In the study by Paris-Alemany et al., the authors found that the position of the tongue in relation to the craniomandibular region could affect oral function . Using the IOPI in three different cranio-cervical positions: neutral head position (NHP), anterior head translation or forward head position (FHP) and posterior head translation or retracted head position (RHP), tongue resistance measurements showed statistically significant differences for FHP (P = 0.001), NHP (P = 0.00) and RHP (P = 0.007). The cranio-cervical position influences the strength of the tongue, especially in the anterior and middle areas of the tongue. In our study, we performed all measurements with the IOPI and the TDS with subjects in a NHP for studies of the strength of the anterior area of the tongue.
In the studies by Park et al.  and Van den Steen et al. , the effect of exercise on increasing tongue strength in healthy young adults and healthy older adults was examined. The ages were between 21–28 years, 28–65 years and > 65 years in each of the studies, separated into three groups. After training, the tongue strength measures increased significantly in all groups. However, there were no significant differences in strength gains between the age groups. In our work, we found significant differences in the baseline measurements using both the TDS and the IOPI between young and elderly groups and middle-aged and elderly groups; however, no differences were found between the young and the middle-aged groups.
With our study, we aimed to provide a readily available instrument that could be used for the measurement of tongue force in clinical or research practice. We compared oral function measurement with both devices and examined the relationship between the TDS measurements and independent factors such as age and sex in healthy adults. Consequently, we observed that the strength of the tongue measured with the TDS correlated significantly with the strength of the tongue measured with the IOPI device.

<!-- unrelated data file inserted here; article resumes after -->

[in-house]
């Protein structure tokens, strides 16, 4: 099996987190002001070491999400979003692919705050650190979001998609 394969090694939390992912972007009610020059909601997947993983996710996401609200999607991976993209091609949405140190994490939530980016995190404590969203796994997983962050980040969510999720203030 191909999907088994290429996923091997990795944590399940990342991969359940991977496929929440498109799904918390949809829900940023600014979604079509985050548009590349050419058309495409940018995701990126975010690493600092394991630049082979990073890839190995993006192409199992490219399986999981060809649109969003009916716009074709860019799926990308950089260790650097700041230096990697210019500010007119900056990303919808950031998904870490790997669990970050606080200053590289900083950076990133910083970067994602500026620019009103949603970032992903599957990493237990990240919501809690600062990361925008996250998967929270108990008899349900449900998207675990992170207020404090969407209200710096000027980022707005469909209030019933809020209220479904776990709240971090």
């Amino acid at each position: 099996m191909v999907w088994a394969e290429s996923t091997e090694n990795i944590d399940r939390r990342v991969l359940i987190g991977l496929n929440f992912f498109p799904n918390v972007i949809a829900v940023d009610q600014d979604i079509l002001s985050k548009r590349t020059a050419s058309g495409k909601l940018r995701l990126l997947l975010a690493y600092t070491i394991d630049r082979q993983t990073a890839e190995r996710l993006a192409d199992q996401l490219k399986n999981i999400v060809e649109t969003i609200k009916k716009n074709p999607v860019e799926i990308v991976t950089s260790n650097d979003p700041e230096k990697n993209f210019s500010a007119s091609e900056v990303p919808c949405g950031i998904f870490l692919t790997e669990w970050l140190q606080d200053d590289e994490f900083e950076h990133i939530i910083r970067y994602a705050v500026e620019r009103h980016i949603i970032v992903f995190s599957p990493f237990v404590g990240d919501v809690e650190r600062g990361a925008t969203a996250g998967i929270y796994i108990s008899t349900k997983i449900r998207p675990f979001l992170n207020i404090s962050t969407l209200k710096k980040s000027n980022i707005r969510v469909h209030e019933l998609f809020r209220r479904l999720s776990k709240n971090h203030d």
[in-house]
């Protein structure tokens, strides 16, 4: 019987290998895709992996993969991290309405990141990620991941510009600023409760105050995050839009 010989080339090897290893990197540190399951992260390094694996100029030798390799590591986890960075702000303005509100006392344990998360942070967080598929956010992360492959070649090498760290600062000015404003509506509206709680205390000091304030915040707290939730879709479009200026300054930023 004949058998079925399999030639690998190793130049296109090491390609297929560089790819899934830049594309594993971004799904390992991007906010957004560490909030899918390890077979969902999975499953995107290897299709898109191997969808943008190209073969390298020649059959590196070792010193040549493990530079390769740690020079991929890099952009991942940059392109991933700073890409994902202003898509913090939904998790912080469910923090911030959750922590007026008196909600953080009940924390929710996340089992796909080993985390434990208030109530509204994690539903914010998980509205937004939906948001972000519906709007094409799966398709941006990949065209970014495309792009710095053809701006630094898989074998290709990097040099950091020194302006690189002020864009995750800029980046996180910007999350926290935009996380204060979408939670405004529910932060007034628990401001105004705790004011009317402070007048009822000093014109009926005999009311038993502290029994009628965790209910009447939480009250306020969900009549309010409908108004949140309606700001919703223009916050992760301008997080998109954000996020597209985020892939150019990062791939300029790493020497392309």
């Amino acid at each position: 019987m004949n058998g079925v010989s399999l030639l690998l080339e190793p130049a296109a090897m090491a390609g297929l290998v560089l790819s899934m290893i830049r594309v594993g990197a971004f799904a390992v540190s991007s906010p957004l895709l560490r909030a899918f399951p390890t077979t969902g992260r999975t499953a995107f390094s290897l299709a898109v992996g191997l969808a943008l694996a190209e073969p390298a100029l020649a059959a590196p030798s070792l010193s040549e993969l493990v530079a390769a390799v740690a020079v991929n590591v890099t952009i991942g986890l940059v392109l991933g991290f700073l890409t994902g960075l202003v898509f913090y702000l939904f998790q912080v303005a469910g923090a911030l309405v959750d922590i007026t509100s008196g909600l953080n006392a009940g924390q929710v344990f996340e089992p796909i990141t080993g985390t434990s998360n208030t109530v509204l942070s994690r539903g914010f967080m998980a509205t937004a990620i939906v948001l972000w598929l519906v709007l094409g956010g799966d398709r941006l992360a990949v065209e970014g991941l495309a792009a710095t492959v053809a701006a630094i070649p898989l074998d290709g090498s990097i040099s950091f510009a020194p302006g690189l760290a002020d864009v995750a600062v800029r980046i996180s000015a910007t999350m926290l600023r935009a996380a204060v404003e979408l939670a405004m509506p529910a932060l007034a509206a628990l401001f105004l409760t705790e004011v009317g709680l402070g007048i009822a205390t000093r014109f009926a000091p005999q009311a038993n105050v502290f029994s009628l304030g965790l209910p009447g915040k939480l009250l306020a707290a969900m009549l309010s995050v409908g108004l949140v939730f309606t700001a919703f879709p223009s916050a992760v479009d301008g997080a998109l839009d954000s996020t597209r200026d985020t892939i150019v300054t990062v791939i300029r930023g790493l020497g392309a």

Several authors have used IOPI to monitor the effect of tongue exercises on tongue strength, both in healthy adults [20, 21], patients suffering dysphagia  or sleep disordered breathing [23–25]. The TDS could be an invaluable tool to allow self-measured monitoring of myofunctional therapy in patients with sleep-disordered breathing, in a similar way that IOPI tests are used to measure improvements in the apnoea–hypopnea index [23, 24]. We anticipate this tool will increase adherence to therapy as it provides information about the benefit of the therapy to the patient. If the scores obtained after performing exercises, several days are higher comparing from the beginning, its mean that the exercises are being performed properly. This is especially important during the COVID-19 pandemic, where medical visits are restricted and all in-home procedures are encouraged. As conventional tongue strength measurement devices are expensive and normally restricted to hospital and medical office use, it is likely this tool will be useful at this special time.
The present study has some limitations. First, it is a pilot study with a small sample size. Second, it is based on healthy subjects, excluding patients with lingual hypotonia. Finally, we need to confirm, in a new study, any improvement of the TDS scores after performing oropharyngeal exercises, as has been studied with regard to the IOPI.
We consider the Tongue Digital Spoon (TDS) a useful instrument to measure the strength of the tongue. Advantages over other measuring instruments are its ease of use as a technique, its low cost and its easy availability worldwide. It has a potential use for oropharyngeal monitoring and rehabilitation.
S1 Video. Tongue tone measurement technique with the Tongue Digital Spoon (TDS) performed by the first author.
S2 Video. Tongue tone measurement technique with the Tongue Digital Spoon (TDS) performed by the first author.
S3 Video. Tongue tone measurement technique with the Tongue Digital Spoon (TDS) performed by the first author.